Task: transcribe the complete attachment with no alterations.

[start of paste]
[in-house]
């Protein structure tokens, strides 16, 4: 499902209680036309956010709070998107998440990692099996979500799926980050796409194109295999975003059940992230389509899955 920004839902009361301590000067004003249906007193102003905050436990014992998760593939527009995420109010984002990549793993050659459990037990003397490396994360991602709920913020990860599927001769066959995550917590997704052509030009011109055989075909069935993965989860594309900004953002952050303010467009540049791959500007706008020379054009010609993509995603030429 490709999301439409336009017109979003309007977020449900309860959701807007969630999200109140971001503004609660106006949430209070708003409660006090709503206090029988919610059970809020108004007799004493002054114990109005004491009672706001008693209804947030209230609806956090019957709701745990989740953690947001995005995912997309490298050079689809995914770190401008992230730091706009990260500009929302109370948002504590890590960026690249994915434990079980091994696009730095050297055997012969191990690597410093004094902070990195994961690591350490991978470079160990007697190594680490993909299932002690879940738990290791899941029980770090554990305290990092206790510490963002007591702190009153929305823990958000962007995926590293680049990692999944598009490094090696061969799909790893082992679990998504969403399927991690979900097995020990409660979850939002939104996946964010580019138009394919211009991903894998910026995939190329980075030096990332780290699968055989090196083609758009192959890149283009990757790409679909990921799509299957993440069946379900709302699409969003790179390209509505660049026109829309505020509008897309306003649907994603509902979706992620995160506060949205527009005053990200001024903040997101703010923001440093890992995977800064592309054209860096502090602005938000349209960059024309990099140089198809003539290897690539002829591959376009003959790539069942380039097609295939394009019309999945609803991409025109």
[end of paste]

[in-house]
């Protein structure tokens, strides 16, 4: 499902209680036309956010709070998107998440990692099996979500799926980050796409194109295999975003059940992230389509899955 920004839902009361301590000067004003249906007193102003905050436990014992998760593939527009995420109010984002990549793993050659459990037990003397490396994360991602709920913020990860599927001769066959995550917590997704052509030009011109055989075909069935993965989860594309900004953002952050303010467009540049791959500007706008020379054009010609993509995603030429 490709999301439409336009017109979003309007977020449900309860959701807007969630999200109140971001503004609660106006949430209070708003409660006090709503206090029988919610059970809020108004007799004493002054114990109005004491009672706001008693209804947030209230609806956090019957709701745990989740953690947001995005995912997309490298050079689809995914770190401008992230730091706009990260500009929302109370948002504590890590960026690249994915434990079980091994696009730095050297055997012969191990690597410093004094902070990195994961690591350490991978470079160990007697190594680490993909299932002690879940738990290791899941029980770090554990305290990092206790510490963002007591702190009153929305823990958000962007995926590293680049990692999944598009490094090696061969799909790893082992679990998504969403399927991690979900097995020990409660979850939002939104996946964010580019138009394919211009991903894998910026995939190329980075030096990332780290699968055989090196083609758009192959890149283009990757790409679909990921799509299957993440069946379900709302699409969003790179390209509505660049026109829309505020509008897309306003649907994603509902979706992620995160506060949205527009005053990200001024903040997101703010923001440093890992995977800064592309054209860096502090602005938000349209960059024309990099140089198809003539290897690539002829591959376009003959790539069942380039097609295939394009019309999945609803991409025109």